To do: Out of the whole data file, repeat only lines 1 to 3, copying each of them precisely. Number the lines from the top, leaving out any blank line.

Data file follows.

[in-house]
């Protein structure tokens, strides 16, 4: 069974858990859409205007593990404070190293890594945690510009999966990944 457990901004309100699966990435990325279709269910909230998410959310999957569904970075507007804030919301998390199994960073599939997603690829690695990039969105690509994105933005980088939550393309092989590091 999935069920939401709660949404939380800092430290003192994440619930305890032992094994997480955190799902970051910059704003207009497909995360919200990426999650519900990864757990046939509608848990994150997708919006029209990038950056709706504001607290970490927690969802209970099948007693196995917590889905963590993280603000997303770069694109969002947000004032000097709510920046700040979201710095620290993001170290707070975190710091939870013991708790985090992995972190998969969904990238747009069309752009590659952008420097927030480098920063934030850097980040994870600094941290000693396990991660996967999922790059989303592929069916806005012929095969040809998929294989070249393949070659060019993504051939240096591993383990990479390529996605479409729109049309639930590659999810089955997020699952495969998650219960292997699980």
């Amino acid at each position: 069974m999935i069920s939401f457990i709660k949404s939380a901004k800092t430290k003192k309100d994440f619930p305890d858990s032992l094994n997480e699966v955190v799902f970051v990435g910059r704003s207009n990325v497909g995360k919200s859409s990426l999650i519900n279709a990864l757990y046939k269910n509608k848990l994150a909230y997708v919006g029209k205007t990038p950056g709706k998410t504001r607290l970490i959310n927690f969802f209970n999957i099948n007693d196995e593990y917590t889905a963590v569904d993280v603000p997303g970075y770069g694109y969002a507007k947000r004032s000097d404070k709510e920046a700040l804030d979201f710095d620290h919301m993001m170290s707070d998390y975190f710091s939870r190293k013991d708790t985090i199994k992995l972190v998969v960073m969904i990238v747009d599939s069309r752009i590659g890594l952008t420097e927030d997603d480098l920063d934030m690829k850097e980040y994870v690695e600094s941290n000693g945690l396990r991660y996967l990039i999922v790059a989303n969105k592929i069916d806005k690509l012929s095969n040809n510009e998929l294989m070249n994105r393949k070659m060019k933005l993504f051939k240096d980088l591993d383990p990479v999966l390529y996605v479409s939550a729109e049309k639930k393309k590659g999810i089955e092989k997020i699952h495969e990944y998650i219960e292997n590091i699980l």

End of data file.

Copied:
[in-house]
């Protein structure tokens, strides 16, 4: 069974858990859409205007593990404070190293890594945690510009999966990944 457990901004309100699966990435990325279709269910909230998410959310999957569904970075507007804030919301998390199994960073599939997603690829690695990039969105690509994105933005980088939550393309092989590091 999935069920939401709660949404939380800092430290003192994440619930305890032992094994997480955190799902970051910059704003207009497909995360919200990426999650519900990864757990046939509608848990994150997708919006029209990038950056709706504001607290970490927690969802209970099948007693196995917590889905963590993280603000997303770069694109969002947000004032000097709510920046700040979201710095620290993001170290707070975190710091939870013991708790985090992995972190998969969904990238747009069309752009590659952008420097927030480098920063934030850097980040994870600094941290000693396990991660996967999922790059989303592929069916806005012929095969040809998929294989070249393949070659060019993504051939240096591993383990990479390529996605479409729109049309639930590659999810089955997020699952495969998650219960292997699980």
């Amino acid at each position: 069974m999935i069920s939401f457990i709660k949404s939380a901004k800092t430290k003192k309100d994440f619930p305890d858990s032992l094994n997480e699966v955190v799902f970051v990435g910059r704003s207009n990325v497909g995360k919200s859409s990426l999650i519900n279709a990864l757990y046939k269910n509608k848990l994150a909230y997708v919006g029209k205007t990038p950056g709706k998410t504001r607290l970490i959310n927690f969802f209970n999957i099948n007693d196995e593990y917590t889905a963590v569904d993280v603000p997303g970075y770069g694109y969002a507007k947000r004032s000097d404070k709510e920046a700040l804030d979201f710095d620290h919301m993001m170290s707070d998390y975190f710091s939870r190293k013991d708790t985090i199994k992995l972190v998969v960073m969904i990238v747009d599939s069309r752009i590659g890594l952008t420097e927030d997603d480098l920063d934030m690829k850097e980040y994870v690695e600094s941290n000693g945690l396990r991660y996967l990039i999922v790059a989303n969105k592929i069916d806005k690509l012929s095969n040809n510009e998929l294989m070249n994105r393949k070659m060019k933005l993504f051939k240096d980088l591993d383990p990479v999966l390529y996605v479409s939550a729109e049309k639930k393309k590659g999810i089955e092989k997020i699952h495969e990944y998650i219960e292997n590091i699980l």